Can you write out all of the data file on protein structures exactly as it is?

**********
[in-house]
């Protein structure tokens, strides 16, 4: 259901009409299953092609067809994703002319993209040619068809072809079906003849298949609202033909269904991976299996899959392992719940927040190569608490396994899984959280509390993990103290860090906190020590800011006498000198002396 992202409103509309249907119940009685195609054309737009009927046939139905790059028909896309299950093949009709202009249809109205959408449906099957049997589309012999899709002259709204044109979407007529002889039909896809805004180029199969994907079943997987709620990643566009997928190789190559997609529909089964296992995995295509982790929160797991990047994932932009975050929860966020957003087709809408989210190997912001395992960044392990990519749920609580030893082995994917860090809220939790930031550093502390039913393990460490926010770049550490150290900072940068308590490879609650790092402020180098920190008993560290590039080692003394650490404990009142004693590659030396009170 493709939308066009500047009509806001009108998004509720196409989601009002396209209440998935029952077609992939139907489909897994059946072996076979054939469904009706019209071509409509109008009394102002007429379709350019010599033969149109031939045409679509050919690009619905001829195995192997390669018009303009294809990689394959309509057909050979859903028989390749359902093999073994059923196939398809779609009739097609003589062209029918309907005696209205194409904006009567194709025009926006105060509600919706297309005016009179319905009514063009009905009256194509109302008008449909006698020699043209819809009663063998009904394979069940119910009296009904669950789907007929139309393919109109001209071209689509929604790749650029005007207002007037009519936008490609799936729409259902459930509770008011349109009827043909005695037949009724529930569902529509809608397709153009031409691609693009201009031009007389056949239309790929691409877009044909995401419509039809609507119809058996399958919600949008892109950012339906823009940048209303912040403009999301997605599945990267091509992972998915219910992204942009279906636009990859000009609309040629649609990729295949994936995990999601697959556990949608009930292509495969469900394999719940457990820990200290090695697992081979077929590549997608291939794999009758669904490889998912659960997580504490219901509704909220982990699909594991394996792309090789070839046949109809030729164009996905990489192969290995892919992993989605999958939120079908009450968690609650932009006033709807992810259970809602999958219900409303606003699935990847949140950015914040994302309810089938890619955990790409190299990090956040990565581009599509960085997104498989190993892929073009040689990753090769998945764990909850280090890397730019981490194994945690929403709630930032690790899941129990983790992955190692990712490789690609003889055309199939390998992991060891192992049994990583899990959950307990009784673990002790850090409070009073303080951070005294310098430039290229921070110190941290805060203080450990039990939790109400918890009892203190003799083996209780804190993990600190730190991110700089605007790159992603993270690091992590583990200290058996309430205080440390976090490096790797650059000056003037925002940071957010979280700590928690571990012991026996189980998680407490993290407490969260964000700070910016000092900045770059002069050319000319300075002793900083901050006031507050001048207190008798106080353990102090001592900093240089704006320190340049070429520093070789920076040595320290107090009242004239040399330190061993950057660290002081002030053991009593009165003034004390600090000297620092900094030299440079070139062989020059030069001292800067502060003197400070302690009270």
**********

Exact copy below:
[in-house]
């Protein structure tokens, strides 16, 4: 259901009409299953092609067809994703002319993209040619068809072809079906003849298949609202033909269904991976299996899959392992719940927040190569608490396994899984959280509390993990103290860090906190020590800011006498000198002396 992202409103509309249907119940009685195609054309737009009927046939139905790059028909896309299950093949009709202009249809109205959408449906099957049997589309012999899709002259709204044109979407007529002889039909896809805004180029199969994907079943997987709620990643566009997928190789190559997609529909089964296992995995295509982790929160797991990047994932932009975050929860966020957003087709809408989210190997912001395992960044392990990519749920609580030893082995994917860090809220939790930031550093502390039913393990460490926010770049550490150290900072940068308590490879609650790092402020180098920190008993560290590039080692003394650490404990009142004693590659030396009170 493709939308066009500047009509806001009108998004509720196409989601009002396209209440998935029952077609992939139907489909897994059946072996076979054939469904009706019209071509409509109008009394102002007429379709350019010599033969149109031939045409679509050919690009619905001829195995192997390669018009303009294809990689394959309509057909050979859903028989390749359902093999073994059923196939398809779609009739097609003589062209029918309907005696209205194409904006009567194709025009926006105060509600919706297309005016009179319905009514063009009905009256194509109302008008449909006698020699043209819809009663063998009904394979069940119910009296009904669950789907007929139309393919109109001209071209689509929604790749650029005007207002007037009519936008490609799936729409259902459930509770008011349109009827043909005695037949009724529930569902529509809608397709153009031409691609693009201009031009007389056949239309790929691409877009044909995401419509039809609507119809058996399958919600949008892109950012339906823009940048209303912040403009999301997605599945990267091509992972998915219910992204942009279906636009990859000009609309040629649609990729295949994936995990999601697959556990949608009930292509495969469900394999719940457990820990200290090695697992081979077929590549997608291939794999009758669904490889998912659960997580504490219901509704909220982990699909594991394996792309090789070839046949109809030729164009996905990489192969290995892919992993989605999958939120079908009450968690609650932009006033709807992810259970809602999958219900409303606003699935990847949140950015914040994302309810089938890619955990790409190299990090956040990565581009599509960085997104498989190993892929073009040689990753090769998945764990909850280090890397730019981490194994945690929403709630930032690790899941129990983790992955190692990712490789690609003889055309199939390998992991060891192992049994990583899990959950307990009784673990002790850090409070009073303080951070005294310098430039290229921070110190941290805060203080450990039990939790109400918890009892203190003799083996209780804190993990600190730190991110700089605007790159992603993270690091992590583990200290058996309430205080440390976090490096790797650059000056003037925002940071957010979280700590928690571990012991026996189980998680407490993290407490969260964000700070910016000092900045770059002069050319000319300075002793900083901050006031507050001048207190008798106080353990102090001592900093240089704006320190340049070429520093070789920076040595320290107090009242004239040399330190061993950057660290002081002030053991009593009165003034004390600090000297620092900094030299440079070139062989020059030069001292800067502060003197400070302690009270």